GM's OHV V8 truck engines blow away Ford's 4.6/5.4L SOHCs. Ford can't even compete and as a result I've read that they're coming out with a 6.2L pushrod OHV engine to finally do battle with the bigger GM OHV V8s and the DCX Hemi engine. I would take a GM OHV V6 any day over the crappy Ford 3.0L Duratec DOHC V6. That thing is unrefined, underpowered, and doesn't even get very good gas mileage. A GM OHV 3800 makes about the same peak horsepower, makes way more torque, and also gets better mileage (30 mpg easy, vs 26-27 for the Duratec). Now that Ford's 3.5L DOHC V6 is coming out finally though, the GM vs Ford V6 wars will finally get a lot more interesting.

BTW, GM realized a long time ago that to sell in premium segments they just have to have a "modern" DOHC 24-valve V6 engine. So they have a global "high feature" V6 lineup with all the high end stuff. DOHC, 24 valves, dual VVT, and displacements of 2.8, 3.2, and 3.6L. These are used mainly in the Cadillac cars, and a few others. There's also a turbocharged 2.8L V6 used in a Saab that won a Ward's 10 Best engine award this year too. And then there's the Northstar V8 which is fully modern and has been around for ages too.

So GM has all the bases covered whether their application demands a space and cost efficient OHV V6, or a "premium" high feature one with all the importesque stuff. If anybody has really been hurting lately in domestic powertrains it is DEFINITELY Ford, not GM or Chrysler. Ford has by far had the weakest and most pathetic powertrain lineup in the past few years that it's not even funny. The 3.5L V6 will help that a lot, and then if this 6.2L OHV V8 comes out that will help Ford a ton too. They've had some really stellar products (Five Hundred, Fusion, Freestyle, etc) but no decent engines to put in them. :( GM's OHV V engines are extremely modern, very efficient, and perfectly viable in today's marketplace. There is a perception problem with them to some extent, but the C6 Z06 LS7 engine, the DCX Hemi, the LS1/LS2, and the 303hp/28mpg LS4 engine have all helped to change that perception.
 

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oh i forgot this thread was about parts! :lol:


Anyways, the auto industry is global and companies use parts from suppliers all over the world, and also do manufacturing all over the world. The Honda Accord has so much American parts content that it's actually classified by the EPA as a domestic vehicle, and nobody is going to say that the Accord isn't reliable. I'm not sure about Camrys, but I'm sure they're similar also. Domestic suppliers are perfectly capable of building very high quality parts.
 

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05 Speedwayblue X-runner
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I thought GM has invested a lot of $$$$$ into Toyota. and NUMMI was a joint partnership between Toyota and GM. Delphi is another corp. that GM has invested a lot of $$$$$$$$ into and is one of the major parts distribitor for NUMMI. I even remember when the GEO's were being sold at the GM dealerships.
 

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The Return of the Red Coupe
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Actually we had the Echo/Vitz since 2003, the Yaris/Vitz since last year as a 2006 model.

GM has no money on Toyota, however GM and Toyota have joint money on NUMMI.
 

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What GM Symbol / stamp are you reffering to??

DELPHI ?? Delphi is very prominent in North America, and is a supplier to Toyota. Delphi manufacturing is one of the services, the parts are spec'd out by Toyota, and Delphi gets it there. You will notice that it is application specific made by Denso or Delphi.

Delphi is one OEM supplier like any other out there... names such as Calsonic, Panasonic, Mitsubishi, Visteon, Denso, KYB, Stanley... etc. (Just to name a few)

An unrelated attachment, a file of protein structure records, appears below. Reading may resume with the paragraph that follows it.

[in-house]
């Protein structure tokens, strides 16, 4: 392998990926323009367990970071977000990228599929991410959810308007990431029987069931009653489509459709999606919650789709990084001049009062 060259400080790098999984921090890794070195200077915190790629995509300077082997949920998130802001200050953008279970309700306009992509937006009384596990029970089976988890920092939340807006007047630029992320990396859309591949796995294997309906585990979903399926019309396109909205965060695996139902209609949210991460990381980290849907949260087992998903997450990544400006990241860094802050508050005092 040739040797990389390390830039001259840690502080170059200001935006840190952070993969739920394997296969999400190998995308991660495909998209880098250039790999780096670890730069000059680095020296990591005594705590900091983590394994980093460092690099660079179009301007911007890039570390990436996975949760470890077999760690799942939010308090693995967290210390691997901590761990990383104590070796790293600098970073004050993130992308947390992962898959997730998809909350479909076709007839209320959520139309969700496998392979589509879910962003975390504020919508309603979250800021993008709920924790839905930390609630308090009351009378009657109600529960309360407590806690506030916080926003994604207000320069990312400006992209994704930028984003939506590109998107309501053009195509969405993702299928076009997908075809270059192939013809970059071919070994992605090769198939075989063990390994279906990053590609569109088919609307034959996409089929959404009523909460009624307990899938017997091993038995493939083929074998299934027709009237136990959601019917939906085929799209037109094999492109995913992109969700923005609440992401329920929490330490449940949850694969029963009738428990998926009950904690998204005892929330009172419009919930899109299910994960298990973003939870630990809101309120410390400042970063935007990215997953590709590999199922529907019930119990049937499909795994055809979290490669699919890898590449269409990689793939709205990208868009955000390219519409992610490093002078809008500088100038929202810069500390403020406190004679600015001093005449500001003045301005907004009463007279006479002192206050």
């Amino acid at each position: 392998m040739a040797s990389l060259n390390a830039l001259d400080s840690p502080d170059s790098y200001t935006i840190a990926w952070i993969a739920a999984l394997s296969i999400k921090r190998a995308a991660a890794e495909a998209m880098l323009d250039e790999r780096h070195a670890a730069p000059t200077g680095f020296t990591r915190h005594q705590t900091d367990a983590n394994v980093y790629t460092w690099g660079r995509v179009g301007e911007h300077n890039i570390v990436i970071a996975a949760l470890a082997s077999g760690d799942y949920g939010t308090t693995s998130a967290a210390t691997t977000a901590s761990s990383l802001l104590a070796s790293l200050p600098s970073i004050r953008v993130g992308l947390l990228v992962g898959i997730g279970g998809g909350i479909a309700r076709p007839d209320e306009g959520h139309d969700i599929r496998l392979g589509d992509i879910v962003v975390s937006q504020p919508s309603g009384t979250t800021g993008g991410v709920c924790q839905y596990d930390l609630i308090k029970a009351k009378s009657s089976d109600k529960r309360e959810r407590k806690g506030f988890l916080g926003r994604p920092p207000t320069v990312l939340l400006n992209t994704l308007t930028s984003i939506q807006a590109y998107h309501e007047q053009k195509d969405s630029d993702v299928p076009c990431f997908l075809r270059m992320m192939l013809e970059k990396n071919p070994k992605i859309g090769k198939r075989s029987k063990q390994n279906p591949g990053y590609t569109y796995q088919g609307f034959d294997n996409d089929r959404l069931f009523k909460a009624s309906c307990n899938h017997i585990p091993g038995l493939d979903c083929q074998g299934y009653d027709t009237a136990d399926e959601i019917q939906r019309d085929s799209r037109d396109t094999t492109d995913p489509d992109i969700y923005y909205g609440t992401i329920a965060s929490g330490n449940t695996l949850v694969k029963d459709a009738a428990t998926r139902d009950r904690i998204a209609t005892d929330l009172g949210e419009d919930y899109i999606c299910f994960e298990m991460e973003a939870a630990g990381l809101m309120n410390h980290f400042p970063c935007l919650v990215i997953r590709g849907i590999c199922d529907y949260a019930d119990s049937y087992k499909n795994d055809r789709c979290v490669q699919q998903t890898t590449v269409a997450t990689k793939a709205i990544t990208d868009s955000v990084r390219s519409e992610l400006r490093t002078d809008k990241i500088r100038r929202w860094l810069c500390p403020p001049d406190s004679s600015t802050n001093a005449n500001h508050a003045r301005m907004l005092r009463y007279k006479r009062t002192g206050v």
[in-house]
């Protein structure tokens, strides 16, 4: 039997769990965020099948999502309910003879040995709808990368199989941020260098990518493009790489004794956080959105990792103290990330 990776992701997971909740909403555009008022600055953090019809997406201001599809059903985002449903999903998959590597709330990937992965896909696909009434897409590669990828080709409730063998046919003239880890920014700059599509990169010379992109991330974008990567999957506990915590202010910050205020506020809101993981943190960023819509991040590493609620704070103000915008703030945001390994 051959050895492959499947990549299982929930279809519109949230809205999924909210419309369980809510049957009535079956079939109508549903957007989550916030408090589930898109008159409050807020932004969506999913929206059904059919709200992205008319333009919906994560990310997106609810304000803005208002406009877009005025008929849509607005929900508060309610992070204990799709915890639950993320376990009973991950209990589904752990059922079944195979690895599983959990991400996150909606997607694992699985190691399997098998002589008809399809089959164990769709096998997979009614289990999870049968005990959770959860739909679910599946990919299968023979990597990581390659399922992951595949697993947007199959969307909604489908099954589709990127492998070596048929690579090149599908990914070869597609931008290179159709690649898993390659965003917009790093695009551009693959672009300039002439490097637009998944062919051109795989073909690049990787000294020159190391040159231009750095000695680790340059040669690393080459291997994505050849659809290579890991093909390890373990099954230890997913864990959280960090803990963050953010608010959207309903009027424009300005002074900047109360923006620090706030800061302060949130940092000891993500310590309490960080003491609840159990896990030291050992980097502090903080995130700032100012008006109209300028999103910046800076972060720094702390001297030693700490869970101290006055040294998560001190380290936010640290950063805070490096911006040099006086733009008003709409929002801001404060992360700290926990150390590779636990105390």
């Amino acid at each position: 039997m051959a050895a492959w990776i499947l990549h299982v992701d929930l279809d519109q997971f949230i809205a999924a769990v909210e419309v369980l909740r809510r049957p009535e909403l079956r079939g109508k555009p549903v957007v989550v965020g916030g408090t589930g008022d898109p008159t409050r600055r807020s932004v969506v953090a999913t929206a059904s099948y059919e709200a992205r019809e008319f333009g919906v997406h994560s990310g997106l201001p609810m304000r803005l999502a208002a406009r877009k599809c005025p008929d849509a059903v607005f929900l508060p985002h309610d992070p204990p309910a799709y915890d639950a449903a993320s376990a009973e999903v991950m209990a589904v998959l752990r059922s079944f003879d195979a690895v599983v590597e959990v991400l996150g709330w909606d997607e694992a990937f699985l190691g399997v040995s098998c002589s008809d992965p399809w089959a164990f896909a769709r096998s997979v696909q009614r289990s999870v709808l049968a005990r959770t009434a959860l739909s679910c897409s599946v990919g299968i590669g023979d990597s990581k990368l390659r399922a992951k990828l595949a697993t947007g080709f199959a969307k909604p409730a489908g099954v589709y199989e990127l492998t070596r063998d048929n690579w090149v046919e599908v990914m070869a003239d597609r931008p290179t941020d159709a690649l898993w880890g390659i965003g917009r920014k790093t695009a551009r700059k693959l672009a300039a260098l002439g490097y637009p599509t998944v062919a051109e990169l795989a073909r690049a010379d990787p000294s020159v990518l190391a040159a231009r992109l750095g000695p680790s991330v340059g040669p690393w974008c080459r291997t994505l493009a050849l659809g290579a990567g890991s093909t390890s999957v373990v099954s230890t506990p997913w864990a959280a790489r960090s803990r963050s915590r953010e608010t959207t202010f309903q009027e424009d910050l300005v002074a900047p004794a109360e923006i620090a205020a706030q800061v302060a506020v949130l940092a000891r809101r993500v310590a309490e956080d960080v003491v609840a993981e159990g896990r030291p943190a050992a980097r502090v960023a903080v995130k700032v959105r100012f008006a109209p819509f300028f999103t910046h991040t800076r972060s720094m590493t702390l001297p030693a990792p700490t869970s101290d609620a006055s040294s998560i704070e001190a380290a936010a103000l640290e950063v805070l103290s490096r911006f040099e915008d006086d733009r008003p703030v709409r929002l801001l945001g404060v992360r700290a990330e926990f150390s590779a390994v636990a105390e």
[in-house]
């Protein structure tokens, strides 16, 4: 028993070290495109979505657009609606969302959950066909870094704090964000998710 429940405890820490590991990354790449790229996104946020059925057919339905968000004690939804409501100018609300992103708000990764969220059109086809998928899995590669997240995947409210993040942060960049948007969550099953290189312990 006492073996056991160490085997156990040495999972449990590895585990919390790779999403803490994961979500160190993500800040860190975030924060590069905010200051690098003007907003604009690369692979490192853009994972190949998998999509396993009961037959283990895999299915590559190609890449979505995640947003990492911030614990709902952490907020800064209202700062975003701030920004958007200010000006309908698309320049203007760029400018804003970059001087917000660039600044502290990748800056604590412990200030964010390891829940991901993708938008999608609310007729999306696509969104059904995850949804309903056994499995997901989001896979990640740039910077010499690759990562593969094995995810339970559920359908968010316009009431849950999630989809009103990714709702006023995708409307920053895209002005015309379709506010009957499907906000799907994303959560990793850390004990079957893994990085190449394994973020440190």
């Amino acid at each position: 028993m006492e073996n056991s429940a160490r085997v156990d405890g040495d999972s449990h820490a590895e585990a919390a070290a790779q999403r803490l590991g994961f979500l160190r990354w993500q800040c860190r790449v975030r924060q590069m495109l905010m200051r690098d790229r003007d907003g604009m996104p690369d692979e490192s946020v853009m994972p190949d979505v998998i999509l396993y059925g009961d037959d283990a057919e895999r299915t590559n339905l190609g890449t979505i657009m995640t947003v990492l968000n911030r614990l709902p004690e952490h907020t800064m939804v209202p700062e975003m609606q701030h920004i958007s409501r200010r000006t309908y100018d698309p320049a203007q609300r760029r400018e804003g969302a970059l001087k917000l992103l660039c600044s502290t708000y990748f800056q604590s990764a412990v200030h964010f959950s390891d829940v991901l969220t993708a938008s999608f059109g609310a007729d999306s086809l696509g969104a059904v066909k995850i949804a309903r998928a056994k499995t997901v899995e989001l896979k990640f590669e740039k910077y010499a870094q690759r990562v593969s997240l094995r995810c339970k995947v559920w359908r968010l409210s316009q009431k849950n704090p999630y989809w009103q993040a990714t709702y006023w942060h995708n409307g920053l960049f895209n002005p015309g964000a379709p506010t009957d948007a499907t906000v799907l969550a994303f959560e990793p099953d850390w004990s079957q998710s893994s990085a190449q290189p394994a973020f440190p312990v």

Generic fit parts such as a battery, bulbs, belts though... you have seen what gets substituted aftermarket all the time, and don't really matter that much in terms of functionality and value. But what does matter is that "OEM FIT" might not address all of the design constraints of the manufacturer.
 

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Moving Forward
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Like someone said in the 92-97 Corollas they used Delco alternators and they were junk. I bet I replaced at least one a day while I was at Toyota. They also used Delco radios in lots of the Camry's and Avalons. More that likely the parts you are seeing are form the GM parts division. Delphi used to be owned by GM until they spun it off several years ago. Visteon used to be owned by Ford until they were spun off. They amnufacture parts for the american manufacturers but they can not survive on jsut making parts for those companies. Therefor they go out and accrue business form other manufacturers. It is all about business. IF you ahve the best price and good quality on parts then you can sell them. Likewise have you ever looked under the hood of some american cars. You will find Nippondenso-Every Japanese manufacturer uses their parts. You will also find Bosch-ABS especially since they were the first ones to really push it and have lots of experience, they are German. Like I said it is all about business.

One other thing to consider, is it possible the car has been involved in some kind of accident. There are many parts suppliers that make after market replacement parts for vehicles they do not necessarioy make OEM parts for.
 

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Toyota Fanboy
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SteVTEC said:
GM's OHV V8 truck engines blow away Ford's 4.6/5.4L SOHCs. Ford can't even compete and as a result I've read that they're coming out with a 6.2L pushrod OHV engine to finally do battle with the bigger GM OHV V8s and the DCX Hemi engine.
The 6.2L is the new diesel. That engine has NOTHING in common with the 4.6L/5.4L gas
V8s.
Ive got a 5.4L in my F-150 and you couldnt pay me to drive a truck with even a 6.0L OHV V8. GM doesnt know how to build a V8 that makes its power down low, where you can actually use it. My truck's engine makes 90% of it's torque below 2,000 rpm and peak torque at 2200. You cant say the same about a 6.0L because its derived from the engine the 'Vette has (midrange to high rpm power).
Go drive a 4Runner or Tacoma with a 3.4L DOHC V6 and then tell me how great the GM 3.5L isnt....
 

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How hard can it be?
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^^ agreed. GM doesn't make a product (or factors of production which go into those products) that the american people want. Yet another classic example is their HydraMatic 4-speed automatics. Why not just R&D and get a six speed out there?